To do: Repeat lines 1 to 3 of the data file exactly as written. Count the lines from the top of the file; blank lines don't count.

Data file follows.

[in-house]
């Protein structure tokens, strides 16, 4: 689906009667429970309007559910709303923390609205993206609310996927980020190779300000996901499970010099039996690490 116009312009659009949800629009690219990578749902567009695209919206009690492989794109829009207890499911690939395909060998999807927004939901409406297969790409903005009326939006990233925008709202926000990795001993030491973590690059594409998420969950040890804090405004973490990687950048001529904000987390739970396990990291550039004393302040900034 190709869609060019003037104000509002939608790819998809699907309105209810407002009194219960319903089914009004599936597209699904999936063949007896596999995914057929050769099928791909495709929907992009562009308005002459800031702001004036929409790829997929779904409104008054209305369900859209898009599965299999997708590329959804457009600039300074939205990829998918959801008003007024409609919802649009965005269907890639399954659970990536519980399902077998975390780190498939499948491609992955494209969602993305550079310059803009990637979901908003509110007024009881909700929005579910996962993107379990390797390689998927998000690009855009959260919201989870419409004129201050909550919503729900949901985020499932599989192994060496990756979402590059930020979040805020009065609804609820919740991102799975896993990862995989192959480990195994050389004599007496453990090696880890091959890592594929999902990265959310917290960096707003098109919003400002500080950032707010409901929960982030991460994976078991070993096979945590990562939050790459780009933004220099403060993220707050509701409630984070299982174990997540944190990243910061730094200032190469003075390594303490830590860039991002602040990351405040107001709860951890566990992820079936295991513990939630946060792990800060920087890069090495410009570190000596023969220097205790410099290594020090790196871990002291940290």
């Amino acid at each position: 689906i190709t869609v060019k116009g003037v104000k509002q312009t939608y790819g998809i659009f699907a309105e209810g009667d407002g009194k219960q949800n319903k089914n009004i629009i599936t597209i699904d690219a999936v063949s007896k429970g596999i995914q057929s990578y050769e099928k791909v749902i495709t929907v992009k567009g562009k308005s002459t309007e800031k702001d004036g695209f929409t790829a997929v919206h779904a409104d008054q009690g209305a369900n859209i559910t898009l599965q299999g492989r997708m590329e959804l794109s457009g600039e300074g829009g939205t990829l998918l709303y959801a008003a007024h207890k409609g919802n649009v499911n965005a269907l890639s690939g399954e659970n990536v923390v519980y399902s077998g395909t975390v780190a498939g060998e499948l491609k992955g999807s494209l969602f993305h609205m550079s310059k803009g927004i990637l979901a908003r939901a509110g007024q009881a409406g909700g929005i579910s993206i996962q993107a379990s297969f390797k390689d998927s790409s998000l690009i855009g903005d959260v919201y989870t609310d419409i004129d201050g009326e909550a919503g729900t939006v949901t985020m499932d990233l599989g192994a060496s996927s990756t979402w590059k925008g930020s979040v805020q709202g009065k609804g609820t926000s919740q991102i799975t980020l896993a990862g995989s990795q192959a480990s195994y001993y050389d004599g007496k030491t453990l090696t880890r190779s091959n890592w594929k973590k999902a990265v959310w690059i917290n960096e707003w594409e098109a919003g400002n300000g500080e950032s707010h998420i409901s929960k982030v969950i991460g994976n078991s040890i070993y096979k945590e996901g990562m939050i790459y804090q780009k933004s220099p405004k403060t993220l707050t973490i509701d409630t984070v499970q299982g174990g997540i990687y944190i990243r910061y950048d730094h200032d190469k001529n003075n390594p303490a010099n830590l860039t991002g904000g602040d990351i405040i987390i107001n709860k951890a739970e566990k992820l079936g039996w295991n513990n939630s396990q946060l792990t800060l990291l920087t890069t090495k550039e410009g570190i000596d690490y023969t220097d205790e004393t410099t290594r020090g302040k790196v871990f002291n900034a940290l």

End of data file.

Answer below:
[in-house]
């Protein structure tokens, strides 16, 4: 689906009667429970309007559910709303923390609205993206609310996927980020190779300000996901499970010099039996690490 116009312009659009949800629009690219990578749902567009695209919206009690492989794109829009207890499911690939395909060998999807927004939901409406297969790409903005009326939006990233925008709202926000990795001993030491973590690059594409998420969950040890804090405004973490990687950048001529904000987390739970396990990291550039004393302040900034 190709869609060019003037104000509002939608790819998809699907309105209810407002009194219960319903089914009004599936597209699904999936063949007896596999995914057929050769099928791909495709929907992009562009308005002459800031702001004036929409790829997929779904409104008054209305369900859209898009599965299999997708590329959804457009600039300074939205990829998918959801008003007024409609919802649009965005269907890639399954659970990536519980399902077998975390780190498939499948491609992955494209969602993305550079310059803009990637979901908003509110007024009881909700929005579910996962993107379990390797390689998927998000690009855009959260919201989870419409004129201050909550919503729900949901985020499932599989192994060496990756979402590059930020979040805020009065609804609820919740991102799975896993990862995989192959480990195994050389004599007496453990090696880890091959890592594929999902990265959310917290960096707003098109919003400002500080950032707010409901929960982030991460994976078991070993096979945590990562939050790459780009933004220099403060993220707050509701409630984070299982174990997540944190990243910061730094200032190469003075390594303490830590860039991002602040990351405040107001709860951890566990992820079936295991513990939630946060792990800060920087890069090495410009570190000596023969220097205790410099290594020090790196871990002291940290």
């Amino acid at each position: 689906i190709t869609v060019k116009g003037v104000k509002q312009t939608y790819g998809i659009f699907a309105e209810g009667d407002g009194k219960q949800n319903k089914n009004i629009i599936t597209i699904d690219a999936v063949s007896k429970g596999i995914q057929s990578y050769e099928k791909v749902i495709t929907v992009k567009g562009k308005s002459t309007e800031k702001d004036g695209f929409t790829a997929v919206h779904a409104d008054q009690g209305a369900n859209i559910t898009l599965q299999g492989r997708m590329e959804l794109s457009g600039e300074g829009g939205t990829l998918l709303y959801a008003a007024h207890k409609g919802n649009v499911n965005a269907l890639s690939g399954e659970n990536v923390v519980y399902s077998g395909t975390v780190a498939g060998e499948l491609k992955g999807s494209l969602f993305h609205m550079s310059k803009g927004i990637l979901a908003r939901a509110g007024q009881a409406g909700g929005i579910s993206i996962q993107a379990s297969f390797k390689d998927s790409s998000l690009i855009g903005d959260v919201y989870t609310d419409i004129d201050g009326e909550a919503g729900t939006v949901t985020m499932d990233l599989g192994a060496s996927s990756t979402w590059k925008g930020s979040v805020q709202g009065k609804g609820t926000s919740q991102i799975t980020l896993a990862g995989s990795q192959a480990s195994y001993y050389d004599g007496k030491t453990l090696t880890r190779s091959n890592w594929k973590k999902a990265v959310w690059i917290n960096e707003w594409e098109a919003g400002n300000g500080e950032s707010h998420i409901s929960k982030v969950i991460g994976n078991s040890i070993y096979k945590e996901g990562m939050i790459y804090q780009k933004s220099p405004k403060t993220l707050t973490i509701d409630t984070v499970q299982g174990g997540i990687y944190i990243r910061y950048d730094h200032d190469k001529n003075n390594p303490a010099n830590l860039t991002g904000g602040d990351i405040i987390i107001n709860k951890a739970e566990k992820l079936g039996w295991n513990n939630s396990q946060l792990t800060l990291l920087t890069t090495k550039e410009g570190i000596d690490y023969t220097d205790e004393t410099t290594r020090g302040k790196v871990f002291n900034a940290l």